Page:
I’m reposting “Idiot Plots and Other Frustrations” from two years ago as I get ready for my cover reveal and pre-order promotion for “A Shadow on the Snow” on October 15. I can’t believe I wrote that! When I tell people I’m a writer and they ask what do I write, I can now say, “Novels.” Seems like it’s still a dream. Keep watching for more details as October 15. approaches!
I’m sure many of you are familiar with the Idiot Plot. I learned about this plot contrivance while reading a book of film critic Roger Ebert’s film reviews. An idiot plot is a plot that can only advance as long as most or all the characters are idiots.
These are the kinds of plots where I find myself yelling advice to the characters in the pages or on the screen. Horror movies leap to mind.
Dumb teen: Just because every person who has ever entered the old Van Buren place has disappeared doesn’t mean it will happen to me.
Dumber teen: I’ll go with you.
Below are two variations that come under the Idiot Plot.
GLINDA THE GOOD WITCH CONTRIVANCE
My mom can not stand Glinda the Good Witch. In The Wizard of Oz, Dorothy could have avoided all the trouble with the Wicked Witch if Glinda had just told her in Munchkin Land to click the red shoes together to go home. I know Glinda says Dorothy wouldn’t have believed her, but she could have told her. If Dorothy rejected the advice and got into all sorts of difficulties because of it, at least Glinda had done her due diligence and wouldn’t be in danger of getting smacked by my mother.
Stories where a key character withholds information for no good reason are so frustrating. In Prisoner’s Base by Rex Stout, a character is killed because she doesn’t immediately tell the detectives that the man claiming to be her late friend’s husband is an imposter. No convincing reason is given why she withholds that information.
This contrivance seems to happen when the revelation of the information would end the story then and there. But if that’s the case, then there’s something wrong with the plot’s construction.
RUBE GOLDBERG METHOD OF PLOTTING
Mystery and thriller writers are very susceptible to this problem. In an effort to keep surprising their audience, they string together plot points that don’t feed naturally into each other.
Years ago, my husband watched a season of the show 24 because he’d read that terrorists hack into computers in order to make every nuclear reactor in the U.S. meltdown. As a nuclear engineer, my husband thought the premise was a hoot.
Although there a number of subplots, the main thread concerned the meltdowns. These endanger the president, so he takes off in Air Force One. The terrorists plan for this and have a pilot on their payroll steal a military jet and shoot down Air Force One. When it crashes, the terrorists recover the briefcase with the president’s codes to set off missiles and use it to steal one missile.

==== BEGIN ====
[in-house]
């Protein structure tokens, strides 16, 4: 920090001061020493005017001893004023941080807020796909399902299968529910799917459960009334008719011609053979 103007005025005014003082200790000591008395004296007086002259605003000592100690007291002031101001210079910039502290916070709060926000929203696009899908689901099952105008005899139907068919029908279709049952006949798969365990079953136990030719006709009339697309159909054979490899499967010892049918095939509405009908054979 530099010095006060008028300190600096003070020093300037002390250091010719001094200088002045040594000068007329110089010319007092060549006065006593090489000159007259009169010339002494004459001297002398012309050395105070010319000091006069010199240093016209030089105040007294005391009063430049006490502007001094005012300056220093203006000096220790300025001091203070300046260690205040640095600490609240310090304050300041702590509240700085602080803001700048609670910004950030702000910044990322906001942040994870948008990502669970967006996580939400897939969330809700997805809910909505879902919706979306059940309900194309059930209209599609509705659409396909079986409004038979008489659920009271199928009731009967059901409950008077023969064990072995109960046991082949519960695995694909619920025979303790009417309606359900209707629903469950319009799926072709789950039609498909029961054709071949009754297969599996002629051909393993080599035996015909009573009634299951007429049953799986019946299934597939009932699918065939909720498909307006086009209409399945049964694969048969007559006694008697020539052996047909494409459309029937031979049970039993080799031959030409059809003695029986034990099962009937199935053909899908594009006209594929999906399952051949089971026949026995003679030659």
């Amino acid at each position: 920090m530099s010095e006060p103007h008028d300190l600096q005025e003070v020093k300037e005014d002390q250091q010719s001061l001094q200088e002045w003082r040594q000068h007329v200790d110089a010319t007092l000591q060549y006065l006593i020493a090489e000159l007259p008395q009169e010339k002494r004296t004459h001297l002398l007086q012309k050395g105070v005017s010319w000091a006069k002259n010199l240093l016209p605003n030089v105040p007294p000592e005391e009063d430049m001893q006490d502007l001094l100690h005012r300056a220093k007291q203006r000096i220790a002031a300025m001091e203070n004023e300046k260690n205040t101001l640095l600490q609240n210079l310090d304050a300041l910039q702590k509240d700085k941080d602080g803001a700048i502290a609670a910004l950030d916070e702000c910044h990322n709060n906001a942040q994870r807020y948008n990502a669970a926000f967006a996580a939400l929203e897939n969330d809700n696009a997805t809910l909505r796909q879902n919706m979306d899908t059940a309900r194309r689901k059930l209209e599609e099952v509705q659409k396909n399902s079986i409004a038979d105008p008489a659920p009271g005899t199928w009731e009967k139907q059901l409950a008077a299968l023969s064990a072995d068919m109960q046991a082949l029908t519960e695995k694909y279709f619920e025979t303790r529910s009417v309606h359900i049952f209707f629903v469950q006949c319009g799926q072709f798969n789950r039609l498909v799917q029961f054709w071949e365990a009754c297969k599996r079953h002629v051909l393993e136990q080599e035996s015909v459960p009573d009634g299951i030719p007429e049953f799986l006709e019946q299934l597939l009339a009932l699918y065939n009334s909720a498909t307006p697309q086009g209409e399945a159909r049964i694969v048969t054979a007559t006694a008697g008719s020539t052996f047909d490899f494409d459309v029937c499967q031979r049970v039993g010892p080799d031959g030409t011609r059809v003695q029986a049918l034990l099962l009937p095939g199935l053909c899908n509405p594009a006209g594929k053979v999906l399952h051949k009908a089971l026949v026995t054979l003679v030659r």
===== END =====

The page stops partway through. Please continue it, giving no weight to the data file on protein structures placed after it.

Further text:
They have the ability to meltdown every reactor in the country but that’s only a step to getting what they really want: a missile. I’m still scratching my head over this one.
But, Sometimes, Characters Can Be Convincing Idiots
People do stupid things. People say stupid things. Unfortunately, I know this first hand and wish I could take back some of the things I’ve done and said.
In fiction, I have to make the stupid behavior convincing. That can take a lot of work, but if I want to reflect real life, and if it’s truly important to my story, I have to put in the time to pull it off.
In 1947 film noir Out of the Past, Kirk Douglas plays a realistic, stupid character. He is a professional gambler, whose girlfriend shoots and wounds him while stealing $40,000. He hires a detective to find her. He seems more interested in her than the money.
The detective finds the girlfriend. They have an affair and try to hide from the gambler. But another detective finds them. The girlfriend shoots him and runs. Our hero discovers years later that the girlfriend pleaded with the gambler to taker her back, and he did.
Why would the gambler do this when she shot him? The character of the gambler makes this stupid behavior believable. He’s arrogant, rich, and ruthless. He gets what he wants, when he wants it. It feeds his ego to take back a woman who begs him to reconcile with her. But his arrogance blinds him to how clever his girlfriend is. Eventually, he finds out but not in a way he likes.
For more advice on plot, click here. For a different view on plotting, check out this article “Puzzling Away at Plotting” from the site Seekerville.
What are some plots that make you want to scream? Or at least say, “Huh?”